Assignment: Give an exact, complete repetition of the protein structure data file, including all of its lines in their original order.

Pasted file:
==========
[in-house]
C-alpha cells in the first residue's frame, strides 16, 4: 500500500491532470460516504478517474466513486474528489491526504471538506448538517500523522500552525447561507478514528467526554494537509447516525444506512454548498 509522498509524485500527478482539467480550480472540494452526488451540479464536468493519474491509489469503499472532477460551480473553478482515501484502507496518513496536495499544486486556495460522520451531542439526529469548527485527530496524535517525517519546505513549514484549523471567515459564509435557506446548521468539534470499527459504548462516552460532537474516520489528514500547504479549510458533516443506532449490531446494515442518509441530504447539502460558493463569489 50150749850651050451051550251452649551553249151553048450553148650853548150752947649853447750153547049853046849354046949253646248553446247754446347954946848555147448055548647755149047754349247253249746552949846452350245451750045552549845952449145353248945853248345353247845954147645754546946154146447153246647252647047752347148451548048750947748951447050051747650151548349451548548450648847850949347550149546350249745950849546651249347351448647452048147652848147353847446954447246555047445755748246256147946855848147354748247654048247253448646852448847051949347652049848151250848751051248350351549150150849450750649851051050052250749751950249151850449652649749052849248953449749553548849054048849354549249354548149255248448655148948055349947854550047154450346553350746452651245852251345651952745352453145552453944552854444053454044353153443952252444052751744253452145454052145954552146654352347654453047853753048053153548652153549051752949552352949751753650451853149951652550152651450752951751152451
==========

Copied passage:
[in-house]
C-alpha cells in the first residue's frame, strides 16, 4: 500500500491532470460516504478517474466513486474528489491526504471538506448538517500523522500552525447561507478514528467526554494537509447516525444506512454548498 509522498509524485500527478482539467480550480472540494452526488451540479464536468493519474491509489469503499472532477460551480473553478482515501484502507496518513496536495499544486486556495460522520451531542439526529469548527485527530496524535517525517519546505513549514484549523471567515459564509435557506446548521468539534470499527459504548462516552460532537474516520489528514500547504479549510458533516443506532449490531446494515442518509441530504447539502460558493463569489 50150749850651050451051550251452649551553249151553048450553148650853548150752947649853447750153547049853046849354046949253646248553446247754446347954946848555147448055548647755149047754349247253249746552949846452350245451750045552549845952449145353248945853248345353247845954147645754546946154146447153246647252647047752347148451548048750947748951447050051747650151548349451548548450648847850949347550149546350249745950849546651249347351448647452048147652848147353847446954447246555047445755748246256147946855848147354748247654048247253448646852448847051949347652049848151250848751051248350351549150150849450750649851051050052250749751950249151850449652649749052849248953449749553548849054048849354549249354548149255248448655148948055349947854550047154450346553350746452651245852251345651952745352453145552453944552854444053454044353153443952252444052751744253452145454052145954552146654352347654453047853753048053153548652153549051752949552352949751753650451853149951652550152651450752951751152451